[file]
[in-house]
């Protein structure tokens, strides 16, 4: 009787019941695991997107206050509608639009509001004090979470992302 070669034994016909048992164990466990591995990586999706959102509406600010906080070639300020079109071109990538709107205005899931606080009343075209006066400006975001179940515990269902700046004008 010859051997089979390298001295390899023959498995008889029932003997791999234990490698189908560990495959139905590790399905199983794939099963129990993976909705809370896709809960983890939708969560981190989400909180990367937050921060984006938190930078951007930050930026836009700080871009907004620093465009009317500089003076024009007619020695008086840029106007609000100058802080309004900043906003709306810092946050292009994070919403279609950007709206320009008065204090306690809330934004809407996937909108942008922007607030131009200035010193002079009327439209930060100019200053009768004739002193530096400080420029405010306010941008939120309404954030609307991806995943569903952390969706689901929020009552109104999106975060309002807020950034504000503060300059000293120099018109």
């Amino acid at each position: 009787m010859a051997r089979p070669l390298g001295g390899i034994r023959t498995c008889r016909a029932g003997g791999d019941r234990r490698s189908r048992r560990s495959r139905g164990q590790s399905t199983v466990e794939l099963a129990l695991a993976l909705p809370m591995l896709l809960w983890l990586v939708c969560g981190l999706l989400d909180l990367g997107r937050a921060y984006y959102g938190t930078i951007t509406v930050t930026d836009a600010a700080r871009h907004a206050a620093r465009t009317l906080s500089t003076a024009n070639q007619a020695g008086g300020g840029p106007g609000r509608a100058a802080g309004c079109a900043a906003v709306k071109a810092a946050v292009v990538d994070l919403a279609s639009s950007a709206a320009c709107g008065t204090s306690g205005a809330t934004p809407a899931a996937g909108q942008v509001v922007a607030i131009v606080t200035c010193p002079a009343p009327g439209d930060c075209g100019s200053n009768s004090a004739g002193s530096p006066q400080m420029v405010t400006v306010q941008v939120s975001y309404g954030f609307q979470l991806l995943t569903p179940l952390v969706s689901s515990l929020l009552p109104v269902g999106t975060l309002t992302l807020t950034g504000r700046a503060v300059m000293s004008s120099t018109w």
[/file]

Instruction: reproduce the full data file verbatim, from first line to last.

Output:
[in-house]
């Protein structure tokens, strides 16, 4: 009787019941695991997107206050509608639009509001004090979470992302 070669034994016909048992164990466990591995990586999706959102509406600010906080070639300020079109071109990538709107205005899931606080009343075209006066400006975001179940515990269902700046004008 010859051997089979390298001295390899023959498995008889029932003997791999234990490698189908560990495959139905590790399905199983794939099963129990993976909705809370896709809960983890939708969560981190989400909180990367937050921060984006938190930078951007930050930026836009700080871009907004620093465009009317500089003076024009007619020695008086840029106007609000100058802080309004900043906003709306810092946050292009994070919403279609950007709206320009008065204090306690809330934004809407996937909108942008922007607030131009200035010193002079009327439209930060100019200053009768004739002193530096400080420029405010306010941008939120309404954030609307991806995943569903952390969706689901929020009552109104999106975060309002807020950034504000503060300059000293120099018109």
């Amino acid at each position: 009787m010859a051997r089979p070669l390298g001295g390899i034994r023959t498995c008889r016909a029932g003997g791999d019941r234990r490698s189908r048992r560990s495959r139905g164990q590790s399905t199983v466990e794939l099963a129990l695991a993976l909705p809370m591995l896709l809960w983890l990586v939708c969560g981190l999706l989400d909180l990367g997107r937050a921060y984006y959102g938190t930078i951007t509406v930050t930026d836009a600010a700080r871009h907004a206050a620093r465009t009317l906080s500089t003076a024009n070639q007619a020695g008086g300020g840029p106007g609000r509608a100058a802080g309004c079109a900043a906003v709306k071109a810092a946050v292009v990538d994070l919403a279609s639009s950007a709206a320009c709107g008065t204090s306690g205005a809330t934004p809407a899931a996937g909108q942008v509001v922007a607030i131009v606080t200035c010193p002079a009343p009327g439209d930060c075209g100019s200053n009768s004090a004739g002193s530096p006066q400080m420029v405010t400006v306010q941008v939120s975001y309404g954030f609307q979470l991806l995943t569903p179940l952390v969706s689901s515990l929020l009552p109104v269902g999106t975060l309002t992302l807020t950034g504000r700046a503060v300059m000293s004008s120099t018109w």